After ten races over three days, Mike Lewis’ JESTER sailed the most amazing series, posting all top five finishes and, in fact tossing out a 5th place to win the regatta with just 21 pts net- just over a 2nd average! Thundering along behind and shadowing them every step of the way was Yannig Loyer’s J-OUT-OF-THE-BOX from the host RSYC, nearly pulling off the regatta win save for two nasty surprises in the form of non-top-10 finishes in races 7 & 8. Instead Loyer’s team held onto the silver in a thrilling tie-breaker situation with the third place finisher- Jon Powell’s BETTY from Warsash SC.
Day One report
The first of three days competition for the J/80 UK Nationals was held in highly changeable conditions in the Eastern and Central Solent. PRO Stuart Childerley and his team delivered four excellent race courses to the J/80 fleet. After two races, an angry sky manifested to the west bringing thunder and rain. Once the vicious squall had passed, the wind settled in the southwest for the third race and by the fourth and final race, a sea breeze kicked in to enhance the gradient wind to a good 15 knots.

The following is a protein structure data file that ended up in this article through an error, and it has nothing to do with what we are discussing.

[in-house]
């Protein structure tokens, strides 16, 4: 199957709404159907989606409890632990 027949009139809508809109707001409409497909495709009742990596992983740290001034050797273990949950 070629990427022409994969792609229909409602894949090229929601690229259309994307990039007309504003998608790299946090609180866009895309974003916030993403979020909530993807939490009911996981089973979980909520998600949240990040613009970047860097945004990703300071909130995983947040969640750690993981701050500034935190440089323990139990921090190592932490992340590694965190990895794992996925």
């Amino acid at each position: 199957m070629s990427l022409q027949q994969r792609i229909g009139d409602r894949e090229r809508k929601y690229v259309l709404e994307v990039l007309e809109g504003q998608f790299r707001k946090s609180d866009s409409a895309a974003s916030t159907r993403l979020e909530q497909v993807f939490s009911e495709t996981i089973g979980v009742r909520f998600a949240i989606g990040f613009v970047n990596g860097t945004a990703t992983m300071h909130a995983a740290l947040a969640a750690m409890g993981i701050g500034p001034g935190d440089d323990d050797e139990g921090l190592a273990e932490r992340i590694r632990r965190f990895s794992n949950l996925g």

The first race was held in a light northwesterly breeze and with a positive tide, the first start was a conservative one for most. However, Yannig Loyer’s French team, racing J out of the Box, nailed the pin end and extended on the first beat to lead from start to finish. Terence O’Neil’s Aqua J showed great pace downwind, finishing second with the J/80 Raymarine Championship leader, Jon Powell’s Betty, in third. Race Two was won by Mike Lewis’ Jester, with a great start at the committee boat end aiding their performance. Ray Apthorp’s Jezebel from the West Mersea YC was second with Craig Niven’s Isle of Wight based Jasmine in third.